Because of this parting of the elements, Earth’s surface rocks are segregated into two realms, like yang and yin: light and dark, crust and mantle, continent and ocean bottom. Geologists call the light minerals felsic and the dark ones mafic. The paradox of the emeralds, as Cheilletz calls it, is that beryllium belongs to the light, felsic, continental side, whereas chromium and vanadium are from the dark, mafic, oceanic side. Emeralds, in other words, are yin and yang in a single crystal. “The whole problem in our research,” says Cheilletz, “was to figure out the geologic conditions that could permit these two elements to meet at the same time and place.”

The answer, they discovered, has to do with plate tectonics, the ceaseless shifting of Earth’s crust that smashes continents together to build mountains. Every now and then, when an ocean disappears between two colliding continents, a chain of volcanic islands or a slab of seafloor gets beached on land. As a result, the continental crust has over the eons lost its original purity; it has become a patchwork that includes oceanic rocks, and thus traces of chromium and vanadium, along with the continental rocks that are laced with beryllium.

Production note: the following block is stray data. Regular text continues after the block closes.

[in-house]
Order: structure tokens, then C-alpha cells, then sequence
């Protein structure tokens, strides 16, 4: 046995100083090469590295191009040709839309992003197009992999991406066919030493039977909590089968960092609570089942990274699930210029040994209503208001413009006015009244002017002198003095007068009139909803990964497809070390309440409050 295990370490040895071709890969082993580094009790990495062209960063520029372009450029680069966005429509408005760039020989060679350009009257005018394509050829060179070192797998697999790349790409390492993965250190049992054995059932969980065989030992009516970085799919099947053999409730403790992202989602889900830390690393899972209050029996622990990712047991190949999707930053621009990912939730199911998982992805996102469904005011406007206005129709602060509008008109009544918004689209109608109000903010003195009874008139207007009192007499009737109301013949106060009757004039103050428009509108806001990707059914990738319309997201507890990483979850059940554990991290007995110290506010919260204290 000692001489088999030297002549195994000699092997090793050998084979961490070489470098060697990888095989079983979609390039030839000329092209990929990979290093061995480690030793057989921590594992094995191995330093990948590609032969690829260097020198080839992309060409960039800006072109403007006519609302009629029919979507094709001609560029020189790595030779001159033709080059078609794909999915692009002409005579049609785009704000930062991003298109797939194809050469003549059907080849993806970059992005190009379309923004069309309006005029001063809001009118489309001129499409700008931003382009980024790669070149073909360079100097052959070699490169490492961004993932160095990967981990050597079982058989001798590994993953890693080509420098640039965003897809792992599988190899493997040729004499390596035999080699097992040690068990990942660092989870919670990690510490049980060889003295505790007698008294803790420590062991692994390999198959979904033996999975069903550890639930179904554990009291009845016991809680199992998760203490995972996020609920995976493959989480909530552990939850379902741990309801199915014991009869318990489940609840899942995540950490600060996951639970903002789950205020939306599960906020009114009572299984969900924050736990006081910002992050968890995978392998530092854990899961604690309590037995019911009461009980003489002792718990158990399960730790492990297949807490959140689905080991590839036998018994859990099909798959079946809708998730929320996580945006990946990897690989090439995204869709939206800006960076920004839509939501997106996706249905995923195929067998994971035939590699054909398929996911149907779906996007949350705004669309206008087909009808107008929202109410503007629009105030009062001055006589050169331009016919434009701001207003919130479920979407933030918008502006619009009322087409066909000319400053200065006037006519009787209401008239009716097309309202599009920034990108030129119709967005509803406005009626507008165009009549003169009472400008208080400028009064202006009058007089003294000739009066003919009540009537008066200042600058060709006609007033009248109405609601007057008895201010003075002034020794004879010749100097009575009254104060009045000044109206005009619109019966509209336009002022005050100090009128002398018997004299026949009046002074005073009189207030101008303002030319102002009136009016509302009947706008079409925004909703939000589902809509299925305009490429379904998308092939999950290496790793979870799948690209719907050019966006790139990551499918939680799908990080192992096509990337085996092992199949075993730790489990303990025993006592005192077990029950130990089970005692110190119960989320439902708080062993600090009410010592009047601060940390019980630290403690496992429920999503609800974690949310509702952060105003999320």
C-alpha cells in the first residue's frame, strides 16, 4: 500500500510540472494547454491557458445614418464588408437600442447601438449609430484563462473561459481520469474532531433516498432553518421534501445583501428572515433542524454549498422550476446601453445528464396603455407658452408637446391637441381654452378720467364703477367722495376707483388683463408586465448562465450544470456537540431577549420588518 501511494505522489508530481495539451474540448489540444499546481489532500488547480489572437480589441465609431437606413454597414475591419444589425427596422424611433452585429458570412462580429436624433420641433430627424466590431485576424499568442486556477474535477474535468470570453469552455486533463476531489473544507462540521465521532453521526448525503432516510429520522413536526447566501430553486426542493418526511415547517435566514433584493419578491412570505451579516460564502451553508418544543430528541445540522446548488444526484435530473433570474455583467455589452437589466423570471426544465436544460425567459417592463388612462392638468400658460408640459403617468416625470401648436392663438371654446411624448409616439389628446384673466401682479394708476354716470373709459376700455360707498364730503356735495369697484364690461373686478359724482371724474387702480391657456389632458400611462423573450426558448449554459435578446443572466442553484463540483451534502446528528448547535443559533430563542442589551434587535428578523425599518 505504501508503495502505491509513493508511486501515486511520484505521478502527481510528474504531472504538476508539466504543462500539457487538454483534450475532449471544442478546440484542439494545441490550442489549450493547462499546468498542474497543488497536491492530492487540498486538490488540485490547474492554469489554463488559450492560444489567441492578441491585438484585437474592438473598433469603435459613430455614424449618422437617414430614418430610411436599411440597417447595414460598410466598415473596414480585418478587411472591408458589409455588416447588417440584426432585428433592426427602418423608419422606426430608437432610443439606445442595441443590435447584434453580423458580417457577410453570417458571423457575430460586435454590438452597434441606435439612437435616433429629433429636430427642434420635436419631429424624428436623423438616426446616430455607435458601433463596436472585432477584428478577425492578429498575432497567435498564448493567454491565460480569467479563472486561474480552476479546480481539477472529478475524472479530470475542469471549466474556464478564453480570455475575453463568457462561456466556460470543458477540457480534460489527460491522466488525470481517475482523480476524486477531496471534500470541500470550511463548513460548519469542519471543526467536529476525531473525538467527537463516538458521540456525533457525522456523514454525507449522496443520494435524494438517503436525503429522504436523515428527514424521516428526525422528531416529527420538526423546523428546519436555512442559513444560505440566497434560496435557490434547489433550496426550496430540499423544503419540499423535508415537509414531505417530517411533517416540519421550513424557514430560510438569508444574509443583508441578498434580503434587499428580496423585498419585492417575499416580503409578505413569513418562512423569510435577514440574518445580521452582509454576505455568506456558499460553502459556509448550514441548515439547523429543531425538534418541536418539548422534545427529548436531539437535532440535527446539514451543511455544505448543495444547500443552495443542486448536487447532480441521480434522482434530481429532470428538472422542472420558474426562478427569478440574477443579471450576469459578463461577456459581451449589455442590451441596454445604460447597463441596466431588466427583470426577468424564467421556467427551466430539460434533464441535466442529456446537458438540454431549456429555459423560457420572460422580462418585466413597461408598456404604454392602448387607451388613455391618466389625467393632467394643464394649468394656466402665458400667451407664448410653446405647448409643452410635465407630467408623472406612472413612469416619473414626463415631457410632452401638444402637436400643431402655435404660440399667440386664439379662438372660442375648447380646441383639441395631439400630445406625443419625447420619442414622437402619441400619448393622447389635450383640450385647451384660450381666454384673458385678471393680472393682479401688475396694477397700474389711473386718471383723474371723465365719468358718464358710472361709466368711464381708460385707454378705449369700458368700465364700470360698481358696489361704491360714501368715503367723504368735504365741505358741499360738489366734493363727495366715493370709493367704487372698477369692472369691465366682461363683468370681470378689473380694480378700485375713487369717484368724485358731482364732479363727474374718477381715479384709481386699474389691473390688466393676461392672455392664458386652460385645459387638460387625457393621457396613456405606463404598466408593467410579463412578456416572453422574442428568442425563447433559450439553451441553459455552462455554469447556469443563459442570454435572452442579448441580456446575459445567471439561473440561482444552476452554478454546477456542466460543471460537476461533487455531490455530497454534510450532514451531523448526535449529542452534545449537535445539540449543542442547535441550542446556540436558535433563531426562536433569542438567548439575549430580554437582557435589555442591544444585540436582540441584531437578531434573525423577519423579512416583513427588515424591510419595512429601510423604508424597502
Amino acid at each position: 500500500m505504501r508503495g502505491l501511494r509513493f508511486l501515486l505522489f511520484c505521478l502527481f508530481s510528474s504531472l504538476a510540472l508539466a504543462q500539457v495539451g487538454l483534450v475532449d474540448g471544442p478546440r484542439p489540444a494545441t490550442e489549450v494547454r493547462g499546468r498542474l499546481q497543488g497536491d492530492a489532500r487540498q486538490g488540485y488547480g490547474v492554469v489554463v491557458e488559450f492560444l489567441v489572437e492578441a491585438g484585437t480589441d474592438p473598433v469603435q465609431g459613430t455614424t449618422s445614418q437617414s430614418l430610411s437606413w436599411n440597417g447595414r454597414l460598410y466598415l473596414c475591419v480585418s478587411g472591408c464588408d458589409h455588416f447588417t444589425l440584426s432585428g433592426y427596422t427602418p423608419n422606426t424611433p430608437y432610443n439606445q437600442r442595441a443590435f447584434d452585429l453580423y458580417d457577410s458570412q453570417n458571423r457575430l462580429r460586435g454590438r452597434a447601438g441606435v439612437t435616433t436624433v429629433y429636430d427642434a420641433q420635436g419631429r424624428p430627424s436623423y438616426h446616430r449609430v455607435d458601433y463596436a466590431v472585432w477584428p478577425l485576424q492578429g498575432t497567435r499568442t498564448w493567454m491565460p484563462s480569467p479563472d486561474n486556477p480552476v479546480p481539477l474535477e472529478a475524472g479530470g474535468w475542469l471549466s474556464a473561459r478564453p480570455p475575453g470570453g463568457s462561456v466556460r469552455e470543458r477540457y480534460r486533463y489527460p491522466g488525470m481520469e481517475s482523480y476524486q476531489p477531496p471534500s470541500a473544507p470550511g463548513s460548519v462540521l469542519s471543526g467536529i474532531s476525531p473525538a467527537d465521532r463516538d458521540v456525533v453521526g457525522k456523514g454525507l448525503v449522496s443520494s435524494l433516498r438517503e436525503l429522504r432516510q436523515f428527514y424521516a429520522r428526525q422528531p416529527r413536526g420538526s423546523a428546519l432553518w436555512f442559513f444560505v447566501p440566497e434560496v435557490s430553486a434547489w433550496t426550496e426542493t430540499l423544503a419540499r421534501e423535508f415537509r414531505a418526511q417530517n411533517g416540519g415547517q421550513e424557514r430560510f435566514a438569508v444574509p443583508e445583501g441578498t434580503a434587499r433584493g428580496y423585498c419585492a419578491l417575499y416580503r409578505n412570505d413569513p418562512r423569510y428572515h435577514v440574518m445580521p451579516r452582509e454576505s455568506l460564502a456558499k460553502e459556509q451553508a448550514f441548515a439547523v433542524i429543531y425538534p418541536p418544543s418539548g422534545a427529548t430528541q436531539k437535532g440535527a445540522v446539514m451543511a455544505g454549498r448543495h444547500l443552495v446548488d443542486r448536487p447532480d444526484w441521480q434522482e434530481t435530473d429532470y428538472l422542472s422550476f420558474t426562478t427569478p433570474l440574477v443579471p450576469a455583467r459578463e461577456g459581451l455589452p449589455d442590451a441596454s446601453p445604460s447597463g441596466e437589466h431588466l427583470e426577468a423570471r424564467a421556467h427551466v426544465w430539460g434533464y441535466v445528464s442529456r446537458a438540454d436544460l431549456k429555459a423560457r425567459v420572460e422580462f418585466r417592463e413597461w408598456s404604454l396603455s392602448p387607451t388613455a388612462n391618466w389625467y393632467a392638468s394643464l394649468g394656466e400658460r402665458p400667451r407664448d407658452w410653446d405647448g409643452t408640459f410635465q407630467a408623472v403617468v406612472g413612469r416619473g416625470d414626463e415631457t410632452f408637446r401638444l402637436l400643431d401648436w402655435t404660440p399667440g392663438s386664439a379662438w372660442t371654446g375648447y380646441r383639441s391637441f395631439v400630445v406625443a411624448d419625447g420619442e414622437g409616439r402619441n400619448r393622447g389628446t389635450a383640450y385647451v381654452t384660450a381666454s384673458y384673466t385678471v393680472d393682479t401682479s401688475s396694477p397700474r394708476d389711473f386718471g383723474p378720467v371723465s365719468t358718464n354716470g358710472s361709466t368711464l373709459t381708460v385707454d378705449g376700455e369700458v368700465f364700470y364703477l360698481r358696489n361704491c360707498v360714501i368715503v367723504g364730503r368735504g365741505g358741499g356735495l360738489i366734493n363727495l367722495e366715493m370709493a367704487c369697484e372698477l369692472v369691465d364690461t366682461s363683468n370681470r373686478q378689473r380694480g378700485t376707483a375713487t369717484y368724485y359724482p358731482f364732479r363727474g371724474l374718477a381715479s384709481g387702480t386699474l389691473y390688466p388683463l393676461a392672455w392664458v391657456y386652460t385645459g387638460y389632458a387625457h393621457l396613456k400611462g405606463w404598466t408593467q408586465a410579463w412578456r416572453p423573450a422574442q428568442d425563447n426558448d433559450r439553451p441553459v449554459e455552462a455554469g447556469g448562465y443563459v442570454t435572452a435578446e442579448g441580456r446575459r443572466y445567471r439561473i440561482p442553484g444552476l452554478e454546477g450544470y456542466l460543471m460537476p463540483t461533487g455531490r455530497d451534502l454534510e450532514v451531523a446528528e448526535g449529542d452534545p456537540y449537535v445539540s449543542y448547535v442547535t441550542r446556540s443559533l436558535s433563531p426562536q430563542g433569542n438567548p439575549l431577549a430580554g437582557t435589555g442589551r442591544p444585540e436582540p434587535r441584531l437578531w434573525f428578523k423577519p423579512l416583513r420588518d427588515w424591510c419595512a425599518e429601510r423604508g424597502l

To make an emerald, though, those elements have to come together in a single hot liquid. The most common place for it to happen is underneath a young mountain range. Where the edges of two colliding plates stack up, continental rocks can get dunked so deep into Earth that they melt again, liberating a great balloon of magma that rises back through the crust. At a depth of around six miles, the magma reaches its level of neutral buoyancy, stops, and begins to cool and solidify as granite. From the top of this cooling mass, streams of superhot, mineral-laden water–granite juice–migrate upward into fissures in the surrounding rock and begin to leach out elements.